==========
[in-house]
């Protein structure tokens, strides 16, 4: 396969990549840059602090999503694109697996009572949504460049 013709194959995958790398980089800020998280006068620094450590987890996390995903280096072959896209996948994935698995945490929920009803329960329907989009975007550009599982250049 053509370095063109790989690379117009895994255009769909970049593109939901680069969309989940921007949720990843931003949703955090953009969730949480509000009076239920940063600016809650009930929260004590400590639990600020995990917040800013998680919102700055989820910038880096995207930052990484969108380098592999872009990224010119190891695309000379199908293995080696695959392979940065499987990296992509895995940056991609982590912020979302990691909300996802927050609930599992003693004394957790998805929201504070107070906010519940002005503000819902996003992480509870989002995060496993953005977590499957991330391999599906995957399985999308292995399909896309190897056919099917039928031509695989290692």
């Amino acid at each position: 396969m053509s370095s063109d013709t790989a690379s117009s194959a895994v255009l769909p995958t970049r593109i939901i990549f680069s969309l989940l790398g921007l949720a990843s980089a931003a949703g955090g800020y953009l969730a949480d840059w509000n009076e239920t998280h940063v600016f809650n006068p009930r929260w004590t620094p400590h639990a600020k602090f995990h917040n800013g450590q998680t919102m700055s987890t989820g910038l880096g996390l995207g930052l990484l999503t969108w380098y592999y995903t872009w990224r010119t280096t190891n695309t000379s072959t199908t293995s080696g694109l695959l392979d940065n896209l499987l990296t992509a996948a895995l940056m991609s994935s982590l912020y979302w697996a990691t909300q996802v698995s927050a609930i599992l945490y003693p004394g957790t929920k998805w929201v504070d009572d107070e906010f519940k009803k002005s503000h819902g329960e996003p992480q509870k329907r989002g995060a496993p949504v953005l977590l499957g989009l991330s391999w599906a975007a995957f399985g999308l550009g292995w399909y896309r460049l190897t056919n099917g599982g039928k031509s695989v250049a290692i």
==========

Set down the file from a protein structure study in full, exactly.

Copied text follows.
[in-house]
């Protein structure tokens, strides 16, 4: 396969990549840059602090999503694109697996009572949504460049 013709194959995958790398980089800020998280006068620094450590987890996390995903280096072959896209996948994935698995945490929920009803329960329907989009975007550009599982250049 053509370095063109790989690379117009895994255009769909970049593109939901680069969309989940921007949720990843931003949703955090953009969730949480509000009076239920940063600016809650009930929260004590400590639990600020995990917040800013998680919102700055989820910038880096995207930052990484969108380098592999872009990224010119190891695309000379199908293995080696695959392979940065499987990296992509895995940056991609982590912020979302990691909300996802927050609930599992003693004394957790998805929201504070107070906010519940002005503000819902996003992480509870989002995060496993953005977590499957991330391999599906995957399985999308292995399909896309190897056919099917039928031509695989290692």
């Amino acid at each position: 396969m053509s370095s063109d013709t790989a690379s117009s194959a895994v255009l769909p995958t970049r593109i939901i990549f680069s969309l989940l790398g921007l949720a990843s980089a931003a949703g955090g800020y953009l969730a949480d840059w509000n009076e239920t998280h940063v600016f809650n006068p009930r929260w004590t620094p400590h639990a600020k602090f995990h917040n800013g450590q998680t919102m700055s987890t989820g910038l880096g996390l995207g930052l990484l999503t969108w380098y592999y995903t872009w990224r010119t280096t190891n695309t000379s072959t199908t293995s080696g694109l695959l392979d940065n896209l499987l990296t992509a996948a895995l940056m991609s994935s982590l912020y979302w697996a990691t909300q996802v698995s927050a609930i599992l945490y003693p004394g957790t929920k998805w929201v504070d009572d107070e906010f519940k009803k002005s503000h819902g329960e996003p992480q509870k329907r989002g995060a496993p949504v953005l977590l499957g989009l991330s391999w599906a975007a995957f399985g999308l550009g292995w399909y896309r460049l190897t056919n099917g599982g039928k031509s695989v250049a290692i």